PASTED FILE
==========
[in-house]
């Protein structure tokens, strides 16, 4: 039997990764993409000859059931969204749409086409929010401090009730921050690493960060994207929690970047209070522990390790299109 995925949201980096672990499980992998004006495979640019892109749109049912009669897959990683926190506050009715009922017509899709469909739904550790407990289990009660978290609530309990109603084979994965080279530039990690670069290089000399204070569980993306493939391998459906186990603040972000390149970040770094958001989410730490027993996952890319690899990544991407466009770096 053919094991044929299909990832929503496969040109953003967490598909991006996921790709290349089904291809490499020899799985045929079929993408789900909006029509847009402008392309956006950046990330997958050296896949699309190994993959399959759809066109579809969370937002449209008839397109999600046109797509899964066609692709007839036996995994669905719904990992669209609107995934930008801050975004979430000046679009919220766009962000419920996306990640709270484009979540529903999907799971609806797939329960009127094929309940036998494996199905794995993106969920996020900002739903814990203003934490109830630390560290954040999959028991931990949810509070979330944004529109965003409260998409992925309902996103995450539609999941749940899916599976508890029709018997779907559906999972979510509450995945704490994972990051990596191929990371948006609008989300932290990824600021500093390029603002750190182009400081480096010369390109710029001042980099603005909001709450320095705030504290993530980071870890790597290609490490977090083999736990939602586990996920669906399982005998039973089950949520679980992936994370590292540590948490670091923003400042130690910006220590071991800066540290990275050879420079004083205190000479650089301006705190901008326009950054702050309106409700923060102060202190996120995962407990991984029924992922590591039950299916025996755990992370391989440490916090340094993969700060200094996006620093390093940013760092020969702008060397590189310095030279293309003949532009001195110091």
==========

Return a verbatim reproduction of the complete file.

[in-house]
């Protein structure tokens, strides 16, 4: 039997990764993409000859059931969204749409086409929010401090009730921050690493960060994207929690970047209070522990390790299109 995925949201980096672990499980992998004006495979640019892109749109049912009669897959990683926190506050009715009922017509899709469909739904550790407990289990009660978290609530309990109603084979994965080279530039990690670069290089000399204070569980993306493939391998459906186990603040972000390149970040770094958001989410730490027993996952890319690899990544991407466009770096 053919094991044929299909990832929503496969040109953003967490598909991006996921790709290349089904291809490499020899799985045929079929993408789900909006029509847009402008392309956006950046990330997958050296896949699309190994993959399959759809066109579809969370937002449209008839397109999600046109797509899964066609692709007839036996995994669905719904990992669209609107995934930008801050975004979430000046679009919220766009962000419920996306990640709270484009979540529903999907799971609806797939329960009127094929309940036998494996199905794995993106969920996020900002739903814990203003934490109830630390560290954040999959028991931990949810509070979330944004529109965003409260998409992925309902996103995450539609999941749940899916599976508890029709018997779907559906999972979510509450995945704490994972990051990596191929990371948006609008989300932290990824600021500093390029603002750190182009400081480096010369390109710029001042980099603005909001709450320095705030504290993530980071870890790597290609490490977090083999736990939602586990996920669906399982005998039973089950949520679980992936994370590292540590948490670091923003400042130690910006220590071991800066540290990275050879420079004083205190000479650089301006705190901008326009950054702050309106409700923060102060202190996120995962407990991984029924992922590591039950299916025996755990992370391989440490916090340094993969700060200094996006620093390093940013760092020969702008060397590189310095030279293309003949532009001195110091």